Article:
Exciting vision of more shops and restaurants in Stortford town centre
Do we have enough shops, bars and restaurants in Bishop's Stortford or could we do with more?
This week I’m taking a look at another section of the Town Centre Planning Framework (TCPF), dealing with what our town currently has to offer in terms of retail, what we need to offer if we are to compete with comparable nearby towns and how we might go about bridging the gap.
You may be surprised and delighted to hear that despite people’s online shopping habits and other current retail trends, we need lots more shops, bars and restaurants.
The East Herts Retail and Town Centres Study (November 2013), which has since been updated to take account of population and expenditure forecasts, shows that “Bishop’s Stortford’s catchment area potential is expected to grow significantly and will be comparable with the [study] benchmark centres in terms of population, levels of affluence and available expenditure”. In other words, we have a ready market but currently no strategy to exploit it.
To do so means another 10,000 sq m (107,000 sq ft) of floorspace by 2026, of which up to 20% could be food and beverage space.
Currently, vacant units could meet no more than a third of this requirement, so we need to consider providing more – a lot more – retail and restaurant units in the town.
The TCPF proposes a strategy for town centre redevelopment that will meet this demand.
Stortford’s challenge will be to secure the necessary investment so that we can capitalise on predicted future growth whilst supporting the independent and specialist retailers that make the town unique.
The view of the TCPF is that there will be continued scope for Stortford to diversify in areas such as the evening economy, leisure and entertainment, but that 'comparison goods' – defined as “products that consumers purchase relatively infrequently and so they usually evaluate prices, features and quality levels before making a purchase, such as cars, TVs and major appliances” – will be the driver for growth.
In this area, according to the TCPF, we are weak. It defines our current retail offer as “predominantly mid-market and failing to match comparable nearby towns in terms of choice and quality”.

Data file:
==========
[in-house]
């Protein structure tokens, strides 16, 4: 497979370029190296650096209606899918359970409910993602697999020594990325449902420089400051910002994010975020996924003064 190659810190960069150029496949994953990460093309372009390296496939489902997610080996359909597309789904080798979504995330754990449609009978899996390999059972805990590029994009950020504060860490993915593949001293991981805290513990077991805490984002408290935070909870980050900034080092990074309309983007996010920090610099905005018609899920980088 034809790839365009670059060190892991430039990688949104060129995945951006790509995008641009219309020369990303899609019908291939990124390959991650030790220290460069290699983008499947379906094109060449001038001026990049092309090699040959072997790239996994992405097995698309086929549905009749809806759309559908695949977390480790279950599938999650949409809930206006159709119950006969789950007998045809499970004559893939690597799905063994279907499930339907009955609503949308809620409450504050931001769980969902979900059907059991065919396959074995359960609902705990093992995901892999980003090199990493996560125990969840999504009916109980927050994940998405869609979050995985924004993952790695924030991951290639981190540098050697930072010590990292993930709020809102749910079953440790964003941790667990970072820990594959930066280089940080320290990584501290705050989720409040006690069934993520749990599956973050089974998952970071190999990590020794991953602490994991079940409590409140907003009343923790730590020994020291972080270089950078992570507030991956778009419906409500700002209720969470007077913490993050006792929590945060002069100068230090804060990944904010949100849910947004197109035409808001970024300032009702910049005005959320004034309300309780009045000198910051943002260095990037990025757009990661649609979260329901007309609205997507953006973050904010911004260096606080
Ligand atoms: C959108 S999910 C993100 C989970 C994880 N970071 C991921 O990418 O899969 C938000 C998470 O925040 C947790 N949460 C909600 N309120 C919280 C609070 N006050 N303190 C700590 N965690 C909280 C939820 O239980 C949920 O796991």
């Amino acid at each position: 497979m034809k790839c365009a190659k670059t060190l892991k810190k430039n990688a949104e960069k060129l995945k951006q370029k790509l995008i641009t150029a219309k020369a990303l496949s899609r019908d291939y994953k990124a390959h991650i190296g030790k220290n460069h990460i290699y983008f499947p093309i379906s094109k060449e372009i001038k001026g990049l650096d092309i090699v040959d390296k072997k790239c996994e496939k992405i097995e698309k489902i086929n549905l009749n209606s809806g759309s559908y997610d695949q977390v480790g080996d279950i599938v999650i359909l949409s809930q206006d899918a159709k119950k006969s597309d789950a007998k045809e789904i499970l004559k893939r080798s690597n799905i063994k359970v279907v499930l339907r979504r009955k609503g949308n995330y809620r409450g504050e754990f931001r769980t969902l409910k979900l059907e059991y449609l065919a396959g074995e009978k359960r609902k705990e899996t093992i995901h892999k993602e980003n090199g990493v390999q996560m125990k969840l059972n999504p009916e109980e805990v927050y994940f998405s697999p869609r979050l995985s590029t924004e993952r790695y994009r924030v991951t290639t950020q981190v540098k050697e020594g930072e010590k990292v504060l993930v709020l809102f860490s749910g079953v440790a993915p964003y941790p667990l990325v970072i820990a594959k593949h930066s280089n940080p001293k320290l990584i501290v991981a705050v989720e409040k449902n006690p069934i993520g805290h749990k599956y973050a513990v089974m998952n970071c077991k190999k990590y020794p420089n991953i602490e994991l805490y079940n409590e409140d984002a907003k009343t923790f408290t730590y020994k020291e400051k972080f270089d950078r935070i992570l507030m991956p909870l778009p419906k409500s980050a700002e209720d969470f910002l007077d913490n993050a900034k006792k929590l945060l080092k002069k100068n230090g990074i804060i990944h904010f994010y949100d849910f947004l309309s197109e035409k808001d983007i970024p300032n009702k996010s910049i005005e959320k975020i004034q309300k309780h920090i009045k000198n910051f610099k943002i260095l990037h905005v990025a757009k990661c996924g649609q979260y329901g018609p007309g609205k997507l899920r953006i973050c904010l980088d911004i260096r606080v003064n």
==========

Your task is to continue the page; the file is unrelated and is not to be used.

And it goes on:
In addition, there are certain key 'comparison goods' retailers and restaurant chains (high street names) missing from Stortford that we need to attract. To do so, we must ensure that we provide modern units of the right size that will attract the key missing operators. It may be possible, says the TCPF, to reconfigure existing premises to create larger units to achieve this.
The TCPF identifies key locations for new retail development as follows:
- Large new shops as part of the Old River Lane (ORL) development, connecting into the network of lanes to North Street. ORL will provide opportunities that need to be balanced by improvements to the rest of the town centre to ensure that the high street continues to be supported. (Investment to achieve balance should include the larger shops and national multiples in Jackson Square and on Potter Street, but, vitally, the independents in South Street and the lanes and alleyways off of it. The TCPF sees these clusters of independents as helping to make Stortford unique whilst providing an alternative and interesting town centre environment.)
- A new development of smaller shops between South Street and Adderley Road and the riverside, and across the river to the mill site and Dane Street, via a new pedestrian bridge, opening up South Street to the riverside while enhancing the quality of the public realm.
- New restaurants at the cinema and retail at the new station square (currently under development). Redevelopment of Anchor Street leisure centre and the mill site will help to attract people to the southern end of town, increasing footfall along South Street. Timed pedestrianisation of South Street will improve the quality of the shopping environment, reduce pollution and increase space for the market.
- A cluster of new and existing restaurants along the riverside at The Maltings on Southmill Road.
- A programme of shop-front improvements to enhance and strengthen the historic fabric along South Street and Potter Street, to bring listed and conserved buildings out of the shadow of oversized fascia boards and unco-ordinated colours on existing shop fronts.
A quick look at the schematic maps in the TCPF document shows how this strategy will provide at least a doubling of retail and restaurant frontage, a significant proportion of which will be opening up areas which, at present, we consider to be non-retail.
Much of this new frontage is clustered around the riverside or beyond the east bank, effectively moving the river toward the centre of activity and giving it back its rightful place as the major focal point of our town.
These exciting proposals in the TCPF suggest to us that we can turn our town around in terms of its retail and restaurant/leisure focus and offer a significant reason to visit, not only for the pleasure of exploring the town on foot but also for the rewards in terms of retail choice, restaurants and bars that await us when we do.
We need to keep this vision in mind and make sure that when related proposals come forward, we are ready to support them with as much gusto as it needs to ensure delivery.